Coworking Even In Times Of Crisis: The Emerging Market Of Egypt

Coworking has been gathering momentum all around the world; from a plethora of investment rounds, to specialized spaces, to new operators coming on board, there’s been no shortage of coworking news and presence globally speaking.

Yet, certain markets continue to dominate the news over others (ahem: US, UK, and China), and for good reason; these are the markets where operators have focused the most, and the markets where large amounts of money have been invested. But, they’re not the only markets that are seeing growth and opportunity.

Allwork caught up with Urban Station, a coworking franchise with operations in Argentina, Colombia, Mexico, Chile, and Egypt; to dig a little deeper into the state of coworking in Egypt.

Earlier this year, the Washington Times reported that “Egypt’s core asset and main engine of growth is its youth,” with a median age of 23.8 years. Having a young population can be very advantageous, but only with the right conditions. “Attaining high economic growth and creating jobs through efficient utilization of Egypt’s young human capital requires the transition from an efficiency-driven economy towards a more innovative one,” the article reads.

Luckily, that’s exactly what Egypt has focused on in the last several years. In September, 2010, The Technology Innovation and Entrepreneurship Center was founded in Egypt. Its goal is to drive innovation and entrepreneurship in order to benefit and improve the national economy. In other words, the country was providing some of the tools and infrastructure necessary to boost entrepreneurship among its vast youth.

Coincidentally, “in 2010 there was also a hike in businesses focused on the Food and Beverage Industry,” Khaled Abdel Razek, owner of Urban Station Egypt, tells us. “At the time, there was a big need to provide people and businesses with space to work in, in a convenient and friendly environment.” It wasn’t, however, until 2012-2013 that coworking started to gain significant traction in some of Egypt’s major cities.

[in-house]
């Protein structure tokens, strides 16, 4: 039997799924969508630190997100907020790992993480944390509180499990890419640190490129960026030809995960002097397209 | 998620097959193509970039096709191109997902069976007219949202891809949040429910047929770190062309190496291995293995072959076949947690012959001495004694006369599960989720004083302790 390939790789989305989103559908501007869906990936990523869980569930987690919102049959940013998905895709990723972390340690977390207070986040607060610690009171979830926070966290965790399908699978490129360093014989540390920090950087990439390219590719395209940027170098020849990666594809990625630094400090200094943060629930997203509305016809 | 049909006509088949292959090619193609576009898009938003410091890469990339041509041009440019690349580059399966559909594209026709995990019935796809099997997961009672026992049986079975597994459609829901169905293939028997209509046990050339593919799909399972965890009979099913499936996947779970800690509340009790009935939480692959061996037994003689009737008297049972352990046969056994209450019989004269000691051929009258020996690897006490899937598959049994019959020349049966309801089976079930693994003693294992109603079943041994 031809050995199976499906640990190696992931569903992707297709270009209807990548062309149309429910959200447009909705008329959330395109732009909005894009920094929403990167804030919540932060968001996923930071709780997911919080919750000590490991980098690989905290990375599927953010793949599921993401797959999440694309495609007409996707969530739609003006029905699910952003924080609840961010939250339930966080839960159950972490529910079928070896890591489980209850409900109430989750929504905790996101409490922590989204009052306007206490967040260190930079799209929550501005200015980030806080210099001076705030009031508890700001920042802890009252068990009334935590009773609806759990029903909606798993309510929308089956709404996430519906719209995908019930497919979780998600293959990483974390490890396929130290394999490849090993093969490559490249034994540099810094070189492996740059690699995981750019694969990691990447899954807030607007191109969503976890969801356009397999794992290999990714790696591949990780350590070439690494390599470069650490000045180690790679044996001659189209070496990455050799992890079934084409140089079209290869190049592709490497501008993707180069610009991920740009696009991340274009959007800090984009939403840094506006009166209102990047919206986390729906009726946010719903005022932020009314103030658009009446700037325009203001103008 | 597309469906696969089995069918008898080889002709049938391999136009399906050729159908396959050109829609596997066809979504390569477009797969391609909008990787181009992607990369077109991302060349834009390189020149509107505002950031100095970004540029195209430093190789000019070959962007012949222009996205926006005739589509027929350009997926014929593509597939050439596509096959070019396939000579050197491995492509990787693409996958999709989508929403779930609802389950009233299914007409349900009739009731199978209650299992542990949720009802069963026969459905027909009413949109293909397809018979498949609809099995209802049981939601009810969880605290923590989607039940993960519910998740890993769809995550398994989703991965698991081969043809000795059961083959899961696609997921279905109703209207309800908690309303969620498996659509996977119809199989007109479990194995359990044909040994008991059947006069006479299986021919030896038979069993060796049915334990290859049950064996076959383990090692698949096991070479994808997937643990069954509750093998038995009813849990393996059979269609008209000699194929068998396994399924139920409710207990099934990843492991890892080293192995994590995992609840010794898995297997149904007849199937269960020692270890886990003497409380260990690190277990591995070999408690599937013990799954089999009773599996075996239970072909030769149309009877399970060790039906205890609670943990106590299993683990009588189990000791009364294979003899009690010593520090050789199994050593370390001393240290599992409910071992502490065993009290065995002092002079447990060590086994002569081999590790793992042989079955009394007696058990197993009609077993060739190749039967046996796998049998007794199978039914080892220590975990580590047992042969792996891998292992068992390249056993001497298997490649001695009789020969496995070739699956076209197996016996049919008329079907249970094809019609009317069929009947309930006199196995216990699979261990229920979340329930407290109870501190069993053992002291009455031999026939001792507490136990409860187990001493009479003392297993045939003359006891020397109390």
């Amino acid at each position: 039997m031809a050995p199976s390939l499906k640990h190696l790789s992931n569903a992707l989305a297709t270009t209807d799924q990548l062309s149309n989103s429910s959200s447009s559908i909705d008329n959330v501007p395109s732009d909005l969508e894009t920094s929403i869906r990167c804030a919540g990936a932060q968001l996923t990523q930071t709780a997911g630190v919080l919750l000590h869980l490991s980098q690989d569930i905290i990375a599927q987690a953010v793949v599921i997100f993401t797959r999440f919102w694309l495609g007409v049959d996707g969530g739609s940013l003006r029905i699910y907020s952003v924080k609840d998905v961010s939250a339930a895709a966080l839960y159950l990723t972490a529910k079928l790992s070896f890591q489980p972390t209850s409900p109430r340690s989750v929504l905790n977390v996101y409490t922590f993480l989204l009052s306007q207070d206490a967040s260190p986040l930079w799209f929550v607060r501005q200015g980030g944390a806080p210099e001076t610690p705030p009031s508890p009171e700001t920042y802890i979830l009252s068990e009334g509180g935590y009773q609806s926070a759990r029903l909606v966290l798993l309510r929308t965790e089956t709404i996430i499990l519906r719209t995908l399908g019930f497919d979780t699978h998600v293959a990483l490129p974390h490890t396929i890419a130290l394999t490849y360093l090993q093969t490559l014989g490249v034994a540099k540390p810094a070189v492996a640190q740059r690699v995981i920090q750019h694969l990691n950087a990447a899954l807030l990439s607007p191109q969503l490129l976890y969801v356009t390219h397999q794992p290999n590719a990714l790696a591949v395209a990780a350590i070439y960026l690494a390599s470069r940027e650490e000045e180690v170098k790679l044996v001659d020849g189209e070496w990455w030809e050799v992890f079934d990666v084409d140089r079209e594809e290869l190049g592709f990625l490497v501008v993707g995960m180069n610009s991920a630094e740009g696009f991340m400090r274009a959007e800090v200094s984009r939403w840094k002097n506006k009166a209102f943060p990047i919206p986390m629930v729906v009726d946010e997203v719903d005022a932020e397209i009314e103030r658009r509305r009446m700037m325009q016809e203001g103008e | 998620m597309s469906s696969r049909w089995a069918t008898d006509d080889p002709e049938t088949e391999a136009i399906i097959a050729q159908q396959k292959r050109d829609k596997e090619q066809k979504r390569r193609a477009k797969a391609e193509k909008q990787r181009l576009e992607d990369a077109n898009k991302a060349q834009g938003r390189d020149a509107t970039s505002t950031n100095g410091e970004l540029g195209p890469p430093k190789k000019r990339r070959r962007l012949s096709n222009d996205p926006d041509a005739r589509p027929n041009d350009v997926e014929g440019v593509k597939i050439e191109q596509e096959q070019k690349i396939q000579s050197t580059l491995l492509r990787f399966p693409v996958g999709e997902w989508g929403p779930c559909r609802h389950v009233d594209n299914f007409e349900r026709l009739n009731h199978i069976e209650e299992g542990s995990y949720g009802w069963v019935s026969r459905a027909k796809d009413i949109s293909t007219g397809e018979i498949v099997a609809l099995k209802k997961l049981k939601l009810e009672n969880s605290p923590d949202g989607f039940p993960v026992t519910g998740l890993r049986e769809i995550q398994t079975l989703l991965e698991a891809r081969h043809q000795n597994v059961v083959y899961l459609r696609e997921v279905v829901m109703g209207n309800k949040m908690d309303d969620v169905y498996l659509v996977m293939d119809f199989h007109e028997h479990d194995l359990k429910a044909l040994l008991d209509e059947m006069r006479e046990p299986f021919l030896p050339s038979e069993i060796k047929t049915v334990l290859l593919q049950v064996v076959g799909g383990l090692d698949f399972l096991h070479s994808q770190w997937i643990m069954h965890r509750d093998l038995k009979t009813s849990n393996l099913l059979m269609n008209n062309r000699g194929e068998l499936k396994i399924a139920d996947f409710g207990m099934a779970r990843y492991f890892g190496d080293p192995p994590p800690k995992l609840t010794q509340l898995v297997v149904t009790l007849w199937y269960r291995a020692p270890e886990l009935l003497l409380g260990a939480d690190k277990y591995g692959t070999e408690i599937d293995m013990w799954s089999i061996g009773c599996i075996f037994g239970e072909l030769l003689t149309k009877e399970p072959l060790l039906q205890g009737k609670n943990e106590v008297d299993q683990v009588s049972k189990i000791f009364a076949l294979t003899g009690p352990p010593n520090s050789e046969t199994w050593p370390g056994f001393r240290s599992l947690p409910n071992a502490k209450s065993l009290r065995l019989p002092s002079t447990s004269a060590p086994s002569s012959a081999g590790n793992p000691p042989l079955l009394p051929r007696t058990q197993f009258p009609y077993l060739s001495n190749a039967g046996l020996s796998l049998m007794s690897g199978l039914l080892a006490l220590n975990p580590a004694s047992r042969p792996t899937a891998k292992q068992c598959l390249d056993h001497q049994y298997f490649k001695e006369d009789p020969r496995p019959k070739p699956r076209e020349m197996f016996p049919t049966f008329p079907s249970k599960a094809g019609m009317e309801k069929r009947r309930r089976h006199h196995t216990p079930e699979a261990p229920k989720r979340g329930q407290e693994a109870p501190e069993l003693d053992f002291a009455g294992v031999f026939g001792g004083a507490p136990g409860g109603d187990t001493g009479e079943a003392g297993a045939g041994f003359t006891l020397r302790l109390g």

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Fast-forward 5 years, and “the coworking market in Egypt is rising with a lot of new players coming on board. In my opinion, the competition is relatively high within the fragmented market we have here,” Khaled mentions. Still, operators in Egypt are facing a challenge that’s all too familiar to operators in other countries:

“The response to the increase amount of coworking spaces has been positive and there is an increasing interest in the shared workspace environment. However, there is still a lot of work to be done regarding awareness and understanding of the concept behind coworking and its various benefits.”

Khaled and the team of Urban Station plan on increasing this awareness by increasing their presence in the Egyptian market.

“The Urban Station business model is designed in such a way that it facilitates expansion and growth. Our goal is to have an Urban Station space in every major corner of Egypt. This will help us promote the concept of coworking, as well as support the notion of flexible work, entrepreneurship, and innovation,” Khaled commented.

That’s a tall order, but it’s not the only challenge operators in Egypt will need to overcome.

“There are challenges on the macro level that we’ve had to deal with. There is a lot of uncertainty surrounding the country, its politics, and the economic crisis we recently went through (and are still living with).”

Nonetheless, there remains ample opportunity for flexible workspace operators in the region. Florencia Faivich, Founder of the first Urban Station in Argentina and its franchise model, commented that “coworking in Egypt is moving forward, especially in the major cities. Entrepreneurs and big companies are coming together to form business and innovation hubs, confirming that there is a target market in the area that needs to be catered to.”

According to recent news, Egypt’s economic crisis is over. Whether this is true or not, it remains to be seen. However, if there’s one thing we’ve been able to learn about uncertainty and crisis (we’re thinking Brexit), it’s that flexible workspace operators tend to thrive in these situations, as flexibility becomes key to the success of businesses and companies look at operators are strategic allies.

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